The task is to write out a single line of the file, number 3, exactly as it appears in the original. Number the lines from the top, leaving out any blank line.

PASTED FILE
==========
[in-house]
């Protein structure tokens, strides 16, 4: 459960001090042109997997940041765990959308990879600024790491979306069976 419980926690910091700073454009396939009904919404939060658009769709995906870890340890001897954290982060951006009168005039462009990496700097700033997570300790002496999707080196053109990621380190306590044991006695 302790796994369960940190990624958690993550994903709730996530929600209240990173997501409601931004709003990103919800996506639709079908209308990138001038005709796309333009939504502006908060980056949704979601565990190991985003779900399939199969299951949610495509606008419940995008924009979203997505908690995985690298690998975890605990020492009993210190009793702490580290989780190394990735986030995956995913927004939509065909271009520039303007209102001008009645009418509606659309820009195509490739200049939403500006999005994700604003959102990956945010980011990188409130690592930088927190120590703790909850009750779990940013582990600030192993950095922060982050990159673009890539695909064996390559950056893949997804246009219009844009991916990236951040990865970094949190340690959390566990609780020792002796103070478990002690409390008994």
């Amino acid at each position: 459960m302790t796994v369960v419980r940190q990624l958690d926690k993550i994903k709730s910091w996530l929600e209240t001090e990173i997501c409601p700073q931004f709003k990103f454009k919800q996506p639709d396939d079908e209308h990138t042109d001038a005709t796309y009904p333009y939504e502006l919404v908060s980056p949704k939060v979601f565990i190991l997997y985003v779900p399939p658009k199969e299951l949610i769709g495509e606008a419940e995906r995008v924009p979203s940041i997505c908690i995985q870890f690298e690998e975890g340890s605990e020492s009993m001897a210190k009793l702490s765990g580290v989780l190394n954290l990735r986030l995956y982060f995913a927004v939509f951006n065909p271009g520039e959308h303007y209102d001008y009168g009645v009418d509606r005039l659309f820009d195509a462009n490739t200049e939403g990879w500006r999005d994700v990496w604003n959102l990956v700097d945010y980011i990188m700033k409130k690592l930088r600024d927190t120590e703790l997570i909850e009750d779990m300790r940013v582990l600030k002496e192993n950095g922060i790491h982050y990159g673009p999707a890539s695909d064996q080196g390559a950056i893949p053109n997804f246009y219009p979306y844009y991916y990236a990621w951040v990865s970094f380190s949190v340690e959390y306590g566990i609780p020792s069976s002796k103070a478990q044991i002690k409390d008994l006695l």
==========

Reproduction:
């Amino acid at each position: 459960m302790t796994v369960v419980r940190q990624l958690d926690k993550i994903k709730s910091w996530l929600e209240t001090e990173i997501c409601p700073q931004f709003k990103f454009k919800q996506p639709d396939d079908e209308h990138t042109d001038a005709t796309y009904p333009y939504e502006l919404v908060s980056p949704k939060v979601f565990i190991l997997y985003v779900p399939p658009k199969e299951l949610i769709g495509e606008a419940e995906r995008v924009p979203s940041i997505c908690i995985q870890f690298e690998e975890g340890s605990e020492s009993m001897a210190k009793l702490s765990g580290v989780l190394n954290l990735r986030l995956y982060f995913a927004v939509f951006n065909p271009g520039e959308h303007y209102d001008y009168g009645v009418d509606r005039l659309f820009d195509a462009n490739t200049e939403g990879w500006r999005d994700v990496w604003n959102l990956v700097d945010y980011i990188m700033k409130k690592l930088r600024d927190t120590e703790l997570i909850e009750d779990m300790r940013v582990l600030k002496e192993n950095g922060i790491h982050y990159g673009p999707a890539s695909d064996q080196g390559a950056i893949p053109n997804f246009y219009p979306y844009y991916y990236a990621w951040v990865s970094f380190s949190v340690e959390y306590g566990i609780p020792s069976s002796k103070a478990q044991i002690k409390d008994l006695l």